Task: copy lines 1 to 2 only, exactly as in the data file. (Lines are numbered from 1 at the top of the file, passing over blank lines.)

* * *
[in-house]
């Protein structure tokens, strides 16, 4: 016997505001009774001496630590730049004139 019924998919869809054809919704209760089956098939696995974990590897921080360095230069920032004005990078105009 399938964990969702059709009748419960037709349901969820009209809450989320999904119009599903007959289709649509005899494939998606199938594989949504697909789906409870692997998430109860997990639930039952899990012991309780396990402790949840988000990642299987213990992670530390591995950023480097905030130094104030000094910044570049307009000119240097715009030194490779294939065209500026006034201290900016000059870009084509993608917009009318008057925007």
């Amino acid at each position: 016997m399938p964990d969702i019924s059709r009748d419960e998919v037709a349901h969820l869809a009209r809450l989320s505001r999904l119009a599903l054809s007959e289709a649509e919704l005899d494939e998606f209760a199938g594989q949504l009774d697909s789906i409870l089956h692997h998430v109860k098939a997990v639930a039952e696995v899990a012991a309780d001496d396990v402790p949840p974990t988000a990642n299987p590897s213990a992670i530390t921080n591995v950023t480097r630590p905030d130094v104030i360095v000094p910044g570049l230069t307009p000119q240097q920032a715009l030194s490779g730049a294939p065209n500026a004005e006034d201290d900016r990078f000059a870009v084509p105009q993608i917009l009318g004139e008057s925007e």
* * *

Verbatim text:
[in-house]
């Protein structure tokens, strides 16, 4: 016997505001009774001496630590730049004139 019924998919869809054809919704209760089956098939696995974990590897921080360095230069920032004005990078105009 399938964990969702059709009748419960037709349901969820009209809450989320999904119009599903007959289709649509005899494939998606199938594989949504697909789906409870692997998430109860997990639930039952899990012991309780396990402790949840988000990642299987213990992670530390591995950023480097905030130094104030000094910044570049307009000119240097715009030194490779294939065209500026006034201290900016000059870009084509993608917009009318008057925007």